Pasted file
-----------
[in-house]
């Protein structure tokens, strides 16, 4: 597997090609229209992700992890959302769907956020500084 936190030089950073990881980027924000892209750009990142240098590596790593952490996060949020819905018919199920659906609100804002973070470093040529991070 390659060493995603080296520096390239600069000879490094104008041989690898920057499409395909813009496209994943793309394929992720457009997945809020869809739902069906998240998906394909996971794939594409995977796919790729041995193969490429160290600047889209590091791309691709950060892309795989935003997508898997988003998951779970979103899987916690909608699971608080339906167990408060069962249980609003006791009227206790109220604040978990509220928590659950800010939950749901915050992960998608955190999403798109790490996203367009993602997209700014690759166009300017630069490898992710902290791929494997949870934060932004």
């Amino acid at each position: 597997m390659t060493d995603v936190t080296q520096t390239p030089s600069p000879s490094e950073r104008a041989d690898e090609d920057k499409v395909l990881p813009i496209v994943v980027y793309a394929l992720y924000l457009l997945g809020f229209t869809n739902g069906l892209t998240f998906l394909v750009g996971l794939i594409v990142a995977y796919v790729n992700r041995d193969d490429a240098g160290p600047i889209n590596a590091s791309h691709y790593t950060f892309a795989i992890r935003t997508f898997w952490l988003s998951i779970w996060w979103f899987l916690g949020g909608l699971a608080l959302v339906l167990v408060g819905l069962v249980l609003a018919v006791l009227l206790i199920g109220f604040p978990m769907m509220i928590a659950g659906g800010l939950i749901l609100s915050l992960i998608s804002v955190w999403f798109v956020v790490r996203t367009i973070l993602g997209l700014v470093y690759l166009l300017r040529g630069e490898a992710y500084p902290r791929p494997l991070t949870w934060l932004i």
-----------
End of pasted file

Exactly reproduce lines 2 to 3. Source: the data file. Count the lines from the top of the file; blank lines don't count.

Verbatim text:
């Protein structure tokens, strides 16, 4: 597997090609229209992700992890959302769907956020500084 936190030089950073990881980027924000892209750009990142240098590596790593952490996060949020819905018919199920659906609100804002973070470093040529991070 390659060493995603080296520096390239600069000879490094104008041989690898920057499409395909813009496209994943793309394929992720457009997945809020869809739902069906998240998906394909996971794939594409995977796919790729041995193969490429160290600047889209590091791309691709950060892309795989935003997508898997988003998951779970979103899987916690909608699971608080339906167990408060069962249980609003006791009227206790109220604040978990509220928590659950800010939950749901915050992960998608955190999403798109790490996203367009993602997209700014690759166009300017630069490898992710902290791929494997949870934060932004």
């Amino acid at each position: 597997m390659t060493d995603v936190t080296q520096t390239p030089s600069p000879s490094e950073r104008a041989d690898e090609d920057k499409v395909l990881p813009i496209v994943v980027y793309a394929l992720y924000l457009l997945g809020f229209t869809n739902g069906l892209t998240f998906l394909v750009g996971l794939i594409v990142a995977y796919v790729n992700r041995d193969d490429a240098g160290p600047i889209n590596a590091s791309h691709y790593t950060f892309a795989i992890r935003t997508f898997w952490l988003s998951i779970w996060w979103f899987l916690g949020g909608l699971a608080l959302v339906l167990v408060g819905l069962v249980l609003a018919v006791l009227l206790i199920g109220f604040p978990m769907m509220i928590a659950g659906g800010l939950i749901l609100s915050l992960i998608s804002v955190w999403f798109v956020v790490r996203t367009i973070l993602g997209l700014v470093y690759l166009l300017r040529g630069e490898a992710y500084p902290r791929p494997l991070t949870w934060l932004i």